I’d better start with an apology to anybody waiting for Pitkirtly VII (A Tasteful Crime). I am gradually working through the editing process but for various reasons it’s taking a little longer than I would have liked, although one consolation is that the first draft turned out to be not nearly as bad as it seemed while I was writing it! I promise to get back to it just as soon as I’ve finished this blog post.
In the mean-time, a few words about something else I’ve been working on, and about my apparent obsession with trains.
Some time last year, when I was working on ‘Blackberry Crumble’ for the first ‘Off the KUF’ anthology, it was announced that vol. 3 of ‘Off the KUF’ would consist of a number of novellas [I think the word count of a novella ranges from 15,000 to 40,000 words, so somewhere between a very long short story and a very short novel]. Naturally, because I had about a million other things to do and I didn’t have any novellas ready, I decided to try and contribute a novella to this. ‘Adventure on the Scotch Express’ was the result. Following an editing sweep by David, who has edited all the ‘Off the KUF’ stories and who is probably even now lying in a darkened room somewhere as a result, and a bit of re-writing of a fuzzy bit in the middle by me, this is now finished and is due to appear in February as part of the latest anthology.
I don’t think I would even have embarked on this piece of writing if I had known how much research into train carriages, train timetables, stations and ticket prices I had to do, some of it online and some in the National Railway Museum in York. However, I did have quite a good grounding on the topic of trains, partly because we used to live at one end of the Tay Rail Bridge when I was growing up, and we saw all sort of famous engines going past the window and indeed almost witnessed a train crash in the local station on one occasion. Without giving away the plot, much of the action in my story takes place on the ‘Scotch Express’ which was the precursor of the Flying Scotsman, with some scenes of the 1909 suffragette march in Edinburgh. I hope to write a bit more here later about the suffragette aspect of it.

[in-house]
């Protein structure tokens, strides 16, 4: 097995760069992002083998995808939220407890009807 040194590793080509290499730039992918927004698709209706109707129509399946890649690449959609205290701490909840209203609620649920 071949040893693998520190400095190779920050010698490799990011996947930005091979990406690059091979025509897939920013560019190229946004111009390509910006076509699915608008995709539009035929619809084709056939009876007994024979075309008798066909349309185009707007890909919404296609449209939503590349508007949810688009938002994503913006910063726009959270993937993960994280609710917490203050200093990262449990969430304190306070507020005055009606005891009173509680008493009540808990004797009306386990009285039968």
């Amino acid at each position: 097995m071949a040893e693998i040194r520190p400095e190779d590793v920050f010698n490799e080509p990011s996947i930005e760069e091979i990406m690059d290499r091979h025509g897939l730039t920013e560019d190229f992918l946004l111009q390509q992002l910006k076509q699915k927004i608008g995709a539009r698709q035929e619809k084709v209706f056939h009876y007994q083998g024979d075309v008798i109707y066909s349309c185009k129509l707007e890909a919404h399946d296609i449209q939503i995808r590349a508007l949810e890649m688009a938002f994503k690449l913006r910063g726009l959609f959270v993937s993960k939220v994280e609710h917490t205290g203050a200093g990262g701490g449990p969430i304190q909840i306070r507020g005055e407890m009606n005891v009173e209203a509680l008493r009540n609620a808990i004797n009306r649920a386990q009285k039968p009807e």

Coincidentally I had also had to carry out some train research earlier in 2013, although in not quite so much detail, for ‘The Four Seasons Quest’ which involves a lot of travelling, as anyone who has read it will know. This research didn’t go into quite as much detail as I was more concerned with whether you could actually get from one place to another by train in 1952 and how long it would take, than I was with what the layout of the coaches was and whether there was a guard’s van.
Because of the way my mind works, no sooner had I not quite finished ‘Adventure on the Scotch Express’ and while I was still in mid-edit for ‘A Tasteful Crime’, I had an idea for a prequel to the Scotch Express story. Much to my surprise, as the idea certainly didn’t involve trains at first, for the past couple of evenings I’ve found myself compelled to scour the internet looking for information about the history of Balgreen Halt, a tiny station in the west of Edinburgh that no longer exists but apparently, according to online sources, is about to be sort of resurrected as a tram stop. It’s quite amazing how much time I have
wasted spent on this. You would almost think I didn’t like editing my novels, or something!